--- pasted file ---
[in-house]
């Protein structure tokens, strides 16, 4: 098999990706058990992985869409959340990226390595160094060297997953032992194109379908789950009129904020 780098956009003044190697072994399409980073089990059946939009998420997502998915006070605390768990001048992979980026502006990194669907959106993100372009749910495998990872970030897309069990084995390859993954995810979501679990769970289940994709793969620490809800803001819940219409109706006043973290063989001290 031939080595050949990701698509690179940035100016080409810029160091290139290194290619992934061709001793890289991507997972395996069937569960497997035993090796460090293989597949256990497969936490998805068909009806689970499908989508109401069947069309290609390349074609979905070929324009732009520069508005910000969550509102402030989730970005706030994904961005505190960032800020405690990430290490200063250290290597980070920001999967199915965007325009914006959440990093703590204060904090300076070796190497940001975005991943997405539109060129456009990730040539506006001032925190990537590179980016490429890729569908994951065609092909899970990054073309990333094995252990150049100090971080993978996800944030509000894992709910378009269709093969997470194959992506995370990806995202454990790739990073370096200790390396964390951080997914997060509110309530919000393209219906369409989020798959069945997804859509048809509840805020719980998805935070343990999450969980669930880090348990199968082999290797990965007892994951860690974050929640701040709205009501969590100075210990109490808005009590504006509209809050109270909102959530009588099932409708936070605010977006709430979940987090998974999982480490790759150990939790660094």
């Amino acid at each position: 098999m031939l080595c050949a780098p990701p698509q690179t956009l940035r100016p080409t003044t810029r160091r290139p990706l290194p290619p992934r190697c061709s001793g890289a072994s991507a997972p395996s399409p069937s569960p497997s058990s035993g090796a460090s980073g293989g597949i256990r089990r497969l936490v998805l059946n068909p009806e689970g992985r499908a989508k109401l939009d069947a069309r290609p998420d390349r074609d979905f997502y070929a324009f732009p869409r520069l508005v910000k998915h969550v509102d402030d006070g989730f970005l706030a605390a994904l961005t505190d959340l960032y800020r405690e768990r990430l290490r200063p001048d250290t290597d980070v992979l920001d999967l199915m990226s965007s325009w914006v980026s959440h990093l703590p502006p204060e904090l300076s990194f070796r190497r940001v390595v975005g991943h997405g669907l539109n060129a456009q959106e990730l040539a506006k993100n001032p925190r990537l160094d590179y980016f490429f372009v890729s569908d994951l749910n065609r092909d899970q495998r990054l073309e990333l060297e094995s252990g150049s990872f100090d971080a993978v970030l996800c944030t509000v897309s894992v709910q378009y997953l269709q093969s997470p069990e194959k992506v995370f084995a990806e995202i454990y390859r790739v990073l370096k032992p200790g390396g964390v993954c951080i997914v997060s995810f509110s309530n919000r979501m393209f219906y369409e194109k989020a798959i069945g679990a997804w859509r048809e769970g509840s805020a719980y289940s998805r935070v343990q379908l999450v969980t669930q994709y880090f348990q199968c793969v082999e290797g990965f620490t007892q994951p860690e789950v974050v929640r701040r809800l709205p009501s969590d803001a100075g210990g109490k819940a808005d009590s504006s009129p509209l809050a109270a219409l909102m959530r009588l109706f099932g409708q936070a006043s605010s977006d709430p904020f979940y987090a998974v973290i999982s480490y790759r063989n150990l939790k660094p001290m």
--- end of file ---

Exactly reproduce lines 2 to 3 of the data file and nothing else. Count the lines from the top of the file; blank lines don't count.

């Protein structure tokens, strides 16, 4: 098999990706058990992985869409959340990226390595160094060297997953032992194109379908789950009129904020 780098956009003044190697072994399409980073089990059946939009998420997502998915006070605390768990001048992979980026502006990194669907959106993100372009749910495998990872970030897309069990084995390859993954995810979501679990769970289940994709793969620490809800803001819940219409109706006043973290063989001290 031939080595050949990701698509690179940035100016080409810029160091290139290194290619992934061709001793890289991507997972395996069937569960497997035993090796460090293989597949256990497969936490998805068909009806689970499908989508109401069947069309290609390349074609979905070929324009732009520069508005910000969550509102402030989730970005706030994904961005505190960032800020405690990430290490200063250290290597980070920001999967199915965007325009914006959440990093703590204060904090300076070796190497940001975005991943997405539109060129456009990730040539506006001032925190990537590179980016490429890729569908994951065609092909899970990054073309990333094995252990150049100090971080993978996800944030509000894992709910378009269709093969997470194959992506995370990806995202454990790739990073370096200790390396964390951080997914997060509110309530919000393209219906369409989020798959069945997804859509048809509840805020719980998805935070343990999450969980669930880090348990199968082999290797990965007892994951860690974050929640701040709205009501969590100075210990109490808005009590504006509209809050109270909102959530009588099932409708936070605010977006709430979940987090998974999982480490790759150990939790660094």
């Amino acid at each position: 098999m031939l080595c050949a780098p990701p698509q690179t956009l940035r100016p080409t003044t810029r160091r290139p990706l290194p290619p992934r190697c061709s001793g890289a072994s991507a997972p395996s399409p069937s569960p497997s058990s035993g090796a460090s980073g293989g597949i256990r089990r497969l936490v998805l059946n068909p009806e689970g992985r499908a989508k109401l939009d069947a069309r290609p998420d390349r074609d979905f997502y070929a324009f732009p869409r520069l508005v910000k998915h969550v509102d402030d006070g989730f970005l706030a605390a994904l961005t505190d959340l960032y800020r405690e768990r990430l290490r200063p001048d250290t290597d980070v992979l920001d999967l199915m990226s965007s325009w914006v980026s959440h990093l703590p502006p204060e904090l300076s990194f070796r190497r940001v390595v975005g991943h997405g669907l539109n060129a456009q959106e990730l040539a506006k993100n001032p925190r990537l160094d590179y980016f490429f372009v890729s569908d994951l749910n065609r092909d899970q495998r990054l073309e990333l060297e094995s252990g150049s990872f100090d971080a993978v970030l996800c944030t509000v897309s894992v709910q378009y997953l269709q093969s997470p069990e194959k992506v995370f084995a990806e995202i454990y390859r790739v990073l370096k032992p200790g390396g964390v993954c951080i997914v997060s995810f509110s309530n919000r979501m393209f219906y369409e194109k989020a798959i069945g679990a997804w859509r048809e769970g509840s805020a719980y289940s998805r935070v343990q379908l999450v969980t669930q994709y880090f348990q199968c793969v082999e290797g990965f620490t007892q994951p860690e789950v974050v929640r701040r809800l709205p009501s969590d803001a100075g210990g109490k819940a808005d009590s504006s009129p509209l809050a109270a219409l909102m959530r009588l109706f099932g409708q936070a006043s605010s977006d709430p904020f979940y987090a998974v973290i999982s480490y790759r063989n150990l939790k660094p001290m």